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Friday, December 2, 2011
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Thursday, December 1, 2011
By Julie Stachowiak, Ph.D., About.com Guide November 30, 2011
About a week and a half ago, I eliminated caffeine from my world. That's right, I stopped drinking my beloved coffee.
I took such a drastic step because I have been getting migraine headaches - sometimes full-blown, grit-your-teeth-in-pain ones, and other times, just really uncomfortable ones. All of these headaches were combined with nausea and many of them also came with sensitivity to light. People with multiple sclerosis are much more prone to migraines and headaches in general, than the rest of the population, but they are usually treated the same way. I have tried migraine meds before. While they did work, they knocked me out or made me feel "off."
I also knew that these headaches were directly related to something I was eating or drinking. I would be fine until I ate something or drank anything besides water. About 75% of the time, as soon as I consumed something, I would have a major headache. I made an appointment with an allergist, who told me that my symptoms were not those of an allergy and that he couldn't help me (besides telling me not to eat things that seemed to bother me).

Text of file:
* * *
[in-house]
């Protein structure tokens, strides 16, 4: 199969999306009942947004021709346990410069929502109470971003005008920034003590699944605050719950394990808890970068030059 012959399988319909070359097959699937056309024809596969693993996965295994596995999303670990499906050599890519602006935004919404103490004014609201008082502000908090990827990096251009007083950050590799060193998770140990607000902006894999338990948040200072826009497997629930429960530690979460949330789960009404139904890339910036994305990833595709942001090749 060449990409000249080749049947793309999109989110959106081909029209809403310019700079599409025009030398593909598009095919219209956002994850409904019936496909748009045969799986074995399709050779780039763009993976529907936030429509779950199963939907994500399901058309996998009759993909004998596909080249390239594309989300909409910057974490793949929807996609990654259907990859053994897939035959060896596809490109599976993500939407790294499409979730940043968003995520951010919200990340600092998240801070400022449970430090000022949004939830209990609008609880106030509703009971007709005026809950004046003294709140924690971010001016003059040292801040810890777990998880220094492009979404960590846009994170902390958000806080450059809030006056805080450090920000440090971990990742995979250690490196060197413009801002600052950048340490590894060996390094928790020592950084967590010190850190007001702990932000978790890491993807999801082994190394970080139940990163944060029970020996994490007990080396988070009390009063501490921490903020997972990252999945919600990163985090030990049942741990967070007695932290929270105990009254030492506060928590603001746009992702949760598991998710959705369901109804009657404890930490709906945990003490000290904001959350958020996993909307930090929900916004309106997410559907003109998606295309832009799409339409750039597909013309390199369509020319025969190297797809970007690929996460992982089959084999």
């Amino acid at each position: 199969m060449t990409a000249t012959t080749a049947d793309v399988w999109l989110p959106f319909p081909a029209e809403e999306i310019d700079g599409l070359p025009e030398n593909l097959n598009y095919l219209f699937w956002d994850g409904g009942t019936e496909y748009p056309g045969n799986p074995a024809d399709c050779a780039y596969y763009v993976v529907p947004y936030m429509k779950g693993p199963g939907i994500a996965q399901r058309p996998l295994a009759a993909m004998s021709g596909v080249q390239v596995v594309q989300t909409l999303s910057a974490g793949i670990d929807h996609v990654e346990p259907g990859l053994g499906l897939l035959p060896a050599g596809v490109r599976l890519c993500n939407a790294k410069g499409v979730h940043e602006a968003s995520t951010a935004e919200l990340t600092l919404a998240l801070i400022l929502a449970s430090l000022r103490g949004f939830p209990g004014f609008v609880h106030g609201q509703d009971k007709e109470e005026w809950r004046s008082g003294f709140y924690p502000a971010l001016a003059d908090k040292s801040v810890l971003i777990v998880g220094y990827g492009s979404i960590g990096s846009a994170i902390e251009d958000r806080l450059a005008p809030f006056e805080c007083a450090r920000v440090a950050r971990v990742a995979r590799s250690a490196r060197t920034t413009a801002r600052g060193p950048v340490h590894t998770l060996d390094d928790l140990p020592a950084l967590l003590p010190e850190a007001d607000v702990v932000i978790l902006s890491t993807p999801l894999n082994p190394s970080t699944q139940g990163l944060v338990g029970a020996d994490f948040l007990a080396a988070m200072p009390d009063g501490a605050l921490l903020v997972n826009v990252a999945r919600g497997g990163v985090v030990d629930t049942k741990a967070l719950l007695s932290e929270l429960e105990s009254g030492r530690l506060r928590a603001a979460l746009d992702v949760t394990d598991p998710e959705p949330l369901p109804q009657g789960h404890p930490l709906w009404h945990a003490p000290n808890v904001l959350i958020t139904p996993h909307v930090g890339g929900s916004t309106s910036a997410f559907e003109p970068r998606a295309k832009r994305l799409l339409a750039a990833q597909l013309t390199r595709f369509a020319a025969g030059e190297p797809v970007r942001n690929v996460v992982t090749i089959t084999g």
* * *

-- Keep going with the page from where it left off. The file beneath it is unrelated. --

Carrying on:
One night, I decided to do a little digging around and found the book by David Buchholz, Heal Your Headache: The 1-2-3 Program for Taking Charge of Your Pain. Sure enough, Dr. Buchholz, a Johns Hopkins physician, says that many migraines are caused by food triggers. He presents a diet plan to follow that eliminates all triggers for 4 months (then you can add them back in if they don't bother you). Caffeine is number one on his list of triggers and he does say that people with migraines should NEVER add caffeine back to their diet.
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Wednesday, November 30, 2011
AANN, ARN, and IOMSN Release Nursing Management of the Patient with Multiple Sclerosis in the Clinical Practice Guideline Series
Tuesday, November 29, 2011
New research, led by Dr. Peter Stys from the University of Calgary's Hotchkiss Brain Institute, is going to look at damage that occurs in MS prior to inflammation.
The work, being done in collaboration with scientists at several other institutions, is being funded by the Multiple Sclerosis Society of Canada and the Multiple Sclerosis Scientific Research Foundation.
The society and foundation have awarded a $3.8-million grant to the researchers looking at this issue.
To date science has attributed the damage done in the disease to autoimmune attacks, but this research team wants to see whether the inflammation process is triggered by an underlying degenerative process.
About 10 per cent of people with MS are diagnosed with the primary progressive form of the disease.
Secondary progressive MS is more common; it begins as relapsing remitting MS, but within 10 years half of the people diagnosed with relapsing MS go on to develop secondary progressive.
There are seven licensed disease modifying treatments for relapsing MS in Canada, but little progress has been made in managing primary progressive MS or secondary progressive MS without relapses.
"We urgently need research that tackles the challenges unique to the progressive forms of MS," says Karen Lee, vice-president of research, MS Society of Canada.
Read more: http://www.ctv.ca/CTVNews/Health/20111129/multiple-sclerosis-inflammation-111129/#ixzz1f9P8IwPg